1.2 A pain management framework
An international study by Simons (2015) of 28 practitioners in the UK, Sweden and Australia explored innovations in pain management practice. The findings identified five key elements that contributed to the delivery of effective pain management to children in hospital, these being:
- distributed pain management with vision
- effective pain management with less stress
- pain management delivered with confidence
- individual approach to child and parent
- raising parents’ expectations of effective pain management.
Having identified these key elements for the delivery of effective pain management, a further study by Simons et al (2020) explored their relevance and practical application with UK based pain practitioners (n=43). The result of this multistage work is a central focus of this short course.
The 43 practitioners included Band 5 nurses, Advanced Nurse Practitioners (ANP), pain nurses and pain consultants working in the NHS. The findings demonstrated that the following elements were considered to be important: delivering pain management with confidence, supporting colleagues with protocols and guidance, adopting an individual approach to a child and family, and empowering parents to be involved in pain management.
These elements form the basis of a framework for children’s pain management, as illustrated in Figure 3. Each quadrant in Figure 3 is linked with the next but not necessarily a prerequisite of the subsequent quadrant. The four sections contribute to the effective management of children’s pain in hospital. You will explore the framework in more detail in Section 2 and 3 of this course.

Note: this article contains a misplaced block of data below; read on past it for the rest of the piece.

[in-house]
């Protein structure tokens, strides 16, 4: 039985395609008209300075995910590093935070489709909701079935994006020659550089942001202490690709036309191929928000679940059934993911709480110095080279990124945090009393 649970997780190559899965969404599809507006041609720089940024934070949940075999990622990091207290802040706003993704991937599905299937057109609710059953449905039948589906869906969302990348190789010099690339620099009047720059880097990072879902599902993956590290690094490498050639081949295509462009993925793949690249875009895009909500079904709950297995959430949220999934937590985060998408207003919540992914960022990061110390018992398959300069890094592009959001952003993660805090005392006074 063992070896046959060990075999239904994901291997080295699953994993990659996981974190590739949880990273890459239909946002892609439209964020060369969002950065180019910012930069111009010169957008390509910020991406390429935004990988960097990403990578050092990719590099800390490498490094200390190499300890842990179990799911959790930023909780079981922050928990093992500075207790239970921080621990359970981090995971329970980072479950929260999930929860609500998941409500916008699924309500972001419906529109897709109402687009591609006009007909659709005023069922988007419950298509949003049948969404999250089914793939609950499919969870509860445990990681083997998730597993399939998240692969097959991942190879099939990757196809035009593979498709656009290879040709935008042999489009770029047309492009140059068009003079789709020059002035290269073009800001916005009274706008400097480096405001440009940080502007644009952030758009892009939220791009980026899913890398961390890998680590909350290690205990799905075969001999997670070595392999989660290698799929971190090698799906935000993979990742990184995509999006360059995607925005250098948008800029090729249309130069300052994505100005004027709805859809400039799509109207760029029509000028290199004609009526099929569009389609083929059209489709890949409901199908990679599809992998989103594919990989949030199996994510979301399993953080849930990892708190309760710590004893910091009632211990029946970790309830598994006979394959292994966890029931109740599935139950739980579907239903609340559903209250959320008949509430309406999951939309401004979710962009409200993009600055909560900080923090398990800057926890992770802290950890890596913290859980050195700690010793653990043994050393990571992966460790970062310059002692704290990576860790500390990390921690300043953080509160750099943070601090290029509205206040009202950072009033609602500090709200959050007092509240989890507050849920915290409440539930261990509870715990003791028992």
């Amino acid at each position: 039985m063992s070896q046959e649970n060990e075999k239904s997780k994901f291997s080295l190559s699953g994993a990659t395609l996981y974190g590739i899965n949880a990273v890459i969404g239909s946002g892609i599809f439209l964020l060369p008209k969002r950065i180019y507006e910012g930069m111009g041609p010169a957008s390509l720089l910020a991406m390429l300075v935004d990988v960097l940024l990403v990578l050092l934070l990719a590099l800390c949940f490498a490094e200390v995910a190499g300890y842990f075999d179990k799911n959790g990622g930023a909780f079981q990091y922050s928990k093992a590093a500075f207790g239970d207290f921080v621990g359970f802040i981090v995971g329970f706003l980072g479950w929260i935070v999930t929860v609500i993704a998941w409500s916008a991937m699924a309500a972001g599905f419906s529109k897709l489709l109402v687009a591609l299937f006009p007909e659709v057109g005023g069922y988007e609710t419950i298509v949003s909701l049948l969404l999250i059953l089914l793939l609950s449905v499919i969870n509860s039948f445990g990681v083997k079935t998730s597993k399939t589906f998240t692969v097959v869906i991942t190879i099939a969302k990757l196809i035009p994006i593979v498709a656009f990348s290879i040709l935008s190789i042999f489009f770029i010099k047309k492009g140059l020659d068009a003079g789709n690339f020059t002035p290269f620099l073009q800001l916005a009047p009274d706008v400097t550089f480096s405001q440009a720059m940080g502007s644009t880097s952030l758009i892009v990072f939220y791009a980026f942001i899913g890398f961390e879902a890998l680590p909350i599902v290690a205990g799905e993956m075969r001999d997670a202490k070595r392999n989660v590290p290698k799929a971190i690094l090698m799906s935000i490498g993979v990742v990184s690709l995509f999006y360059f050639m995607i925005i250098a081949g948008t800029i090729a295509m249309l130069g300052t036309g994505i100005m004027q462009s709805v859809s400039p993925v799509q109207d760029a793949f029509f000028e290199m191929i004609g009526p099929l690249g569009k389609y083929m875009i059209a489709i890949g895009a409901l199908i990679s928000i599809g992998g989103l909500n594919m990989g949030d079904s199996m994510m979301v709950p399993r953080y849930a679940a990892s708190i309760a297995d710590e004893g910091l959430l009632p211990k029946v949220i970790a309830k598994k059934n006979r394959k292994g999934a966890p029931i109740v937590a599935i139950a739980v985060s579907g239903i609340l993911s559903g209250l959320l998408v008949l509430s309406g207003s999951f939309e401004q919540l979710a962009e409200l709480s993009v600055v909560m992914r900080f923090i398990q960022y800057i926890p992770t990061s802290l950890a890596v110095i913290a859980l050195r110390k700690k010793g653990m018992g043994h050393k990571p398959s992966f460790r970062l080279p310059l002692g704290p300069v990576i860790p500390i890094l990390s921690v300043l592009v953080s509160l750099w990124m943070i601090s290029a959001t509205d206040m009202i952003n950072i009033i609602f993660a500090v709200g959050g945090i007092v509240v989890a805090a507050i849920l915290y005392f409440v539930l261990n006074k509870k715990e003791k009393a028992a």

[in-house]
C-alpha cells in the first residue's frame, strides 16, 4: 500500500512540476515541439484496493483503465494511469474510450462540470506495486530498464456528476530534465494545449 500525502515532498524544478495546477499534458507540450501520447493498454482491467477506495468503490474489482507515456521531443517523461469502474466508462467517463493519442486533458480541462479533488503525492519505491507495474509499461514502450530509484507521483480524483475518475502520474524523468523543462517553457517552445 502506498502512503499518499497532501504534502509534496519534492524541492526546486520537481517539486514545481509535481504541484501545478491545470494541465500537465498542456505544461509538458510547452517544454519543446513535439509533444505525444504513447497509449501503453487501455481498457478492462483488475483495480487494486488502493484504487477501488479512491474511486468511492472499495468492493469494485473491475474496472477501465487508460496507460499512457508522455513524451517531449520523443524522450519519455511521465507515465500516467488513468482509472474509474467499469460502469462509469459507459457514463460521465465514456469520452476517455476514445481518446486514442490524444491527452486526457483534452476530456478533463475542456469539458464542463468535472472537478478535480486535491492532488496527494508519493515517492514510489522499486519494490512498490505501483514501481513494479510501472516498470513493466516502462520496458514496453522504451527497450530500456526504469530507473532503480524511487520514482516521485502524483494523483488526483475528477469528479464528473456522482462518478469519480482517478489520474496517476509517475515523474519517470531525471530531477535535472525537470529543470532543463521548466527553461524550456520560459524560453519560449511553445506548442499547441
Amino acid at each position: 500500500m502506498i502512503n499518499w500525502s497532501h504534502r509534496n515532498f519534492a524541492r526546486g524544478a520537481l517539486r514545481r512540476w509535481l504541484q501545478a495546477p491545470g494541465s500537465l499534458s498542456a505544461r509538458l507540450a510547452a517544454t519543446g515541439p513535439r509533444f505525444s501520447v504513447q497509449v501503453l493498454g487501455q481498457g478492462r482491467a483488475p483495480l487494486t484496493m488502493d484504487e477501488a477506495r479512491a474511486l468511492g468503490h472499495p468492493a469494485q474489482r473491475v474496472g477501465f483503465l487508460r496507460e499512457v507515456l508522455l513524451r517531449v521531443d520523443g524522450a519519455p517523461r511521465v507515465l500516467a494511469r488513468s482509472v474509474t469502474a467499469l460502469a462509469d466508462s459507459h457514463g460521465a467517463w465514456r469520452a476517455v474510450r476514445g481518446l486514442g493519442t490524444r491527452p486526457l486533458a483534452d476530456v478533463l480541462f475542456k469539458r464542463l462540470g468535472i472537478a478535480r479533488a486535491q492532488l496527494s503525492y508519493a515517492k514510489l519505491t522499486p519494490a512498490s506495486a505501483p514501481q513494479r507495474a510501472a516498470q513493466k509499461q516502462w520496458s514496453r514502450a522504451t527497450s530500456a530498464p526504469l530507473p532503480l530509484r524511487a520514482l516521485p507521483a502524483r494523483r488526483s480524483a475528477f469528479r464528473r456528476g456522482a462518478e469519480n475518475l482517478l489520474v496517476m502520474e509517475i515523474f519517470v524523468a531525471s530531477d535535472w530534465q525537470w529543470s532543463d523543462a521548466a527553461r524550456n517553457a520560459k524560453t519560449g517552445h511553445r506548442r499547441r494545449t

Having stated earlier that there are guidelines that have been well researched and carefully developed it is important to ask: How can the framework above bring about change? The framework has a number of interconnected elements that focus on supporting health care staﬀ, helping them become conﬁdent, adopting an individual approach to children and families, and empowering parents to become more actively involved in their child’s pain management All of these processes are dependent on eﬀective leadership and robust education.
You may ask what difference will the framework make? It is intended to make children’s experience of pain in hospital better, and it is therefore aligned with The Lancet Child and Adolescent Health Commission (Ecclestone et al 2020) on delivering transformative action in paediatric pain, which has four transformative goals: Make pain matter; make pain understood; make pain visible; make pain better. Addressing these goals ‘will improve the lives of children and adolescents with pain and their families’ (Ecclestone et al 2020:1).